PARTNER POST: Differentiate Industrial Business from the Competition with Diversity Certifications
By Lindsay Gilder, associate editor at Thomas Insights
While certifications aren't a necessity for industrial businesses, they effectively illustrate the differentiators that distinguish you from your competition, reinforce your legitimacy for prospective customers looking to do business with you, and highlight your unique assets as a company.
If your business meets the required qualifications, a certification can offer your business a substantial edge over the competition, along with providing customers the benefit of knowing they're supporting a minority or small business.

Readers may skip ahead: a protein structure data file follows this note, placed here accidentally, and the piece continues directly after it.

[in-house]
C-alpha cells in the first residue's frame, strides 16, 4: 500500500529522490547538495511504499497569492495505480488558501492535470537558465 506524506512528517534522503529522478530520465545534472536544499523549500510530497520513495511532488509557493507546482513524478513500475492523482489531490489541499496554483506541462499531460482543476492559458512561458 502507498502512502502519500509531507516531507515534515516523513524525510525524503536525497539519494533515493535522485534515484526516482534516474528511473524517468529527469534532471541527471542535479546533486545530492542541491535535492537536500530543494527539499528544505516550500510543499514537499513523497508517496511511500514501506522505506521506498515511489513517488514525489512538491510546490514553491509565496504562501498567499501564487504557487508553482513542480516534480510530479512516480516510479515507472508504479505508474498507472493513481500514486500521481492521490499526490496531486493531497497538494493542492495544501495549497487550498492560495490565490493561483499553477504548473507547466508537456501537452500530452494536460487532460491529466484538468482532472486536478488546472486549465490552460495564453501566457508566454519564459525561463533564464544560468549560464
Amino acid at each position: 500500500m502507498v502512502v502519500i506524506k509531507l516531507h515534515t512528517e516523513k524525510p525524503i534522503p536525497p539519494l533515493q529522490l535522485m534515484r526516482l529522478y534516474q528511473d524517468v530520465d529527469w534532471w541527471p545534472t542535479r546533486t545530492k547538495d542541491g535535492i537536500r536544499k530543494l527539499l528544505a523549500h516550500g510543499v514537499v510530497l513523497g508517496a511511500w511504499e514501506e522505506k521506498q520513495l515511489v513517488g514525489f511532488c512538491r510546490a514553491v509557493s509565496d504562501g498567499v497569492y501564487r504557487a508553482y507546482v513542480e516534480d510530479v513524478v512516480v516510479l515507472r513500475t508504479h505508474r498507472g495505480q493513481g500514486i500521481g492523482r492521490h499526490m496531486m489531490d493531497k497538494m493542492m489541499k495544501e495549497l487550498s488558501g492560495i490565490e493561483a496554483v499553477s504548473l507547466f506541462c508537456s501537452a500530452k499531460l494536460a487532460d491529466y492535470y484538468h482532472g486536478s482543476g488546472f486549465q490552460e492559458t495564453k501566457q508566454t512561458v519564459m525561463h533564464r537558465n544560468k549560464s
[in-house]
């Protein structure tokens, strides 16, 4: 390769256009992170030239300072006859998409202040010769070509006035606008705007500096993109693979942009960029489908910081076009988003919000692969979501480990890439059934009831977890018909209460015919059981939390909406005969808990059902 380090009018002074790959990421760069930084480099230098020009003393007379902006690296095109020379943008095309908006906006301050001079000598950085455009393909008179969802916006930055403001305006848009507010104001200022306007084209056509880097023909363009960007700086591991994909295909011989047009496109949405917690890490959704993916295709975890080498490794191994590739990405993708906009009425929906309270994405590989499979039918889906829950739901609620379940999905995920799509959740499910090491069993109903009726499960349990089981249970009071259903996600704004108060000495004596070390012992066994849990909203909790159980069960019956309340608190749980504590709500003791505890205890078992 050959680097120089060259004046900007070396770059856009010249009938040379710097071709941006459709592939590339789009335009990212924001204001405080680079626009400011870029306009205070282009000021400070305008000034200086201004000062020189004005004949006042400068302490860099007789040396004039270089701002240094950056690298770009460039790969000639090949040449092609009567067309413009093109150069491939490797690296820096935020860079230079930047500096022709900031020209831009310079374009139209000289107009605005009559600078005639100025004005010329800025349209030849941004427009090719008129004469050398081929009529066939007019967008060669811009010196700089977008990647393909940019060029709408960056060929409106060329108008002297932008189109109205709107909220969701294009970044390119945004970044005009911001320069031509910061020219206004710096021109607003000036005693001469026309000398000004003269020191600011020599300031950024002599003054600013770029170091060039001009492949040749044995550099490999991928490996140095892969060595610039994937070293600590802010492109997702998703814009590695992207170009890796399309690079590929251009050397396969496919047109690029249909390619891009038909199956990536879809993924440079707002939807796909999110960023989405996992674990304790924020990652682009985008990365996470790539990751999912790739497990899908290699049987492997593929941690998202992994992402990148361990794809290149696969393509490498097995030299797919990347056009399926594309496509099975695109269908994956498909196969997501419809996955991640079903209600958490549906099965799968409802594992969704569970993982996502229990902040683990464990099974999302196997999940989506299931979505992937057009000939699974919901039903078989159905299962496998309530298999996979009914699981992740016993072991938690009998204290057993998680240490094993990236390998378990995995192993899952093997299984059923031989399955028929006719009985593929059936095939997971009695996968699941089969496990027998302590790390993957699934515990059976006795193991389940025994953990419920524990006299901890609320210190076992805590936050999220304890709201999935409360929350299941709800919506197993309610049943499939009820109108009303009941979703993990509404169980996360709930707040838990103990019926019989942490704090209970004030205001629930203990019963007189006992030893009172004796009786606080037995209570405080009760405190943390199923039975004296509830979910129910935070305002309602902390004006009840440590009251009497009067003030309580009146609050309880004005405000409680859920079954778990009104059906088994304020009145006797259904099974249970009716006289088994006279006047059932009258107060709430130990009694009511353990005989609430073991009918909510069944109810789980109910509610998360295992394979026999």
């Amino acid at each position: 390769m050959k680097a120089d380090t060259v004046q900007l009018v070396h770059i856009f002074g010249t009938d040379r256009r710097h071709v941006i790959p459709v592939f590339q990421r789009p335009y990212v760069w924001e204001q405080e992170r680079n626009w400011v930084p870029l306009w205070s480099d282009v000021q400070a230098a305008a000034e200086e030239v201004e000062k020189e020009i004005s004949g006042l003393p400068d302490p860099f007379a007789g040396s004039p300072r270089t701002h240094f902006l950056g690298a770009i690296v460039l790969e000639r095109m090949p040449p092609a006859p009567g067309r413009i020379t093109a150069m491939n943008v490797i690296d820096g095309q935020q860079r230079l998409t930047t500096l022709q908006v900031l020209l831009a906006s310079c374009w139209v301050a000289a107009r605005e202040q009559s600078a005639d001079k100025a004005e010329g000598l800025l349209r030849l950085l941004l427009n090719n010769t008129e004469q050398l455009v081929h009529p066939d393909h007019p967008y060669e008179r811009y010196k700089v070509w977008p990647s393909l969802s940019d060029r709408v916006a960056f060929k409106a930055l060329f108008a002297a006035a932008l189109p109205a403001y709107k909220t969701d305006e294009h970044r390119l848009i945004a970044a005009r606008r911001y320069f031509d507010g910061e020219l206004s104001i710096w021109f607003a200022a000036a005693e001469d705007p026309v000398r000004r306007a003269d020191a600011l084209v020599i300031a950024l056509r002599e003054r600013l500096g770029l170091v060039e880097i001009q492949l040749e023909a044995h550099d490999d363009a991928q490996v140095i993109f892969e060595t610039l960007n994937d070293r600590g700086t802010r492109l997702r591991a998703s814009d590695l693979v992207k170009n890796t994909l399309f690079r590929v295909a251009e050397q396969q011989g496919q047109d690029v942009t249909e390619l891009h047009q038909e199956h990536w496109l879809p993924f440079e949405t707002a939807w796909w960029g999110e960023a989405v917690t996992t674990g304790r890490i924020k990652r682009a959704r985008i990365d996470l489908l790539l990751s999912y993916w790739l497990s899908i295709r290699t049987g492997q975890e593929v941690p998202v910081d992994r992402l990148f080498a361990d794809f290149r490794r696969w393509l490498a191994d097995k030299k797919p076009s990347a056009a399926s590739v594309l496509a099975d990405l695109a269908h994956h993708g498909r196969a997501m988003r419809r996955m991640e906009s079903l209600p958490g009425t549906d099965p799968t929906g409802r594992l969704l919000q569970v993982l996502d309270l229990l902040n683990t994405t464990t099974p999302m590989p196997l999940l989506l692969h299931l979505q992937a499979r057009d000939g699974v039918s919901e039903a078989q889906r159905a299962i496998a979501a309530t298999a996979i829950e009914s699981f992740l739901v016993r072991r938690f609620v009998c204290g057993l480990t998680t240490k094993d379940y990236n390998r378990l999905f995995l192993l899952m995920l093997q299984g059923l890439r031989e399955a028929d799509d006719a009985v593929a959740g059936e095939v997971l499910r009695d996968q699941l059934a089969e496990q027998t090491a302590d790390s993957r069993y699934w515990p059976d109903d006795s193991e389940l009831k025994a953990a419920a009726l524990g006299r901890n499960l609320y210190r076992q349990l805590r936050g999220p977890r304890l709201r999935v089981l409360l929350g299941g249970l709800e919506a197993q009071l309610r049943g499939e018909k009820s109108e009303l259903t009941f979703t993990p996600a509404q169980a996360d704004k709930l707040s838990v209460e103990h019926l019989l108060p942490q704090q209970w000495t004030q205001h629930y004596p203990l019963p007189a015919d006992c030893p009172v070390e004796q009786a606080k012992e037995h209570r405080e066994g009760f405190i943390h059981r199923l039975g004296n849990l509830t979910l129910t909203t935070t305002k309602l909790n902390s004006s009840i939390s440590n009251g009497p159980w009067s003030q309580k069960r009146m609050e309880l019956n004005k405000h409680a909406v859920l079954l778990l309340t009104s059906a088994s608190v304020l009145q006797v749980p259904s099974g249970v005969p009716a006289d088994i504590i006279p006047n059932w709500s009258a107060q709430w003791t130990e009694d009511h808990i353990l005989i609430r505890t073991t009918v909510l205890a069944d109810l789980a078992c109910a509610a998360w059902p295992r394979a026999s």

As you finish outlining your 2020 strategic plans for your business, there's no better time than the beginning of a new decade to set your business apart by applying for industrial business diversity certifications.
What Kind of Diversity Certifications Does My Business Qualify For?
Industrial businesses are eligible for a variety of diversity certifications, including:
3. Minority Ownership
4. Small & Disadvantaged Business (SDB)
Last June, Fortune 500 recorded a record-breaking number of female CEOs on the Fortune 500 list – 33 females leaders ran Fortune 500 businesses. While this is an exciting achievement for women, it's still important to note that only a mere 6.6% of all CEOs are women.
With this in mind, securing a woman-owned business certification for your industrial business is even more important – and makes an even bigger impact on your business.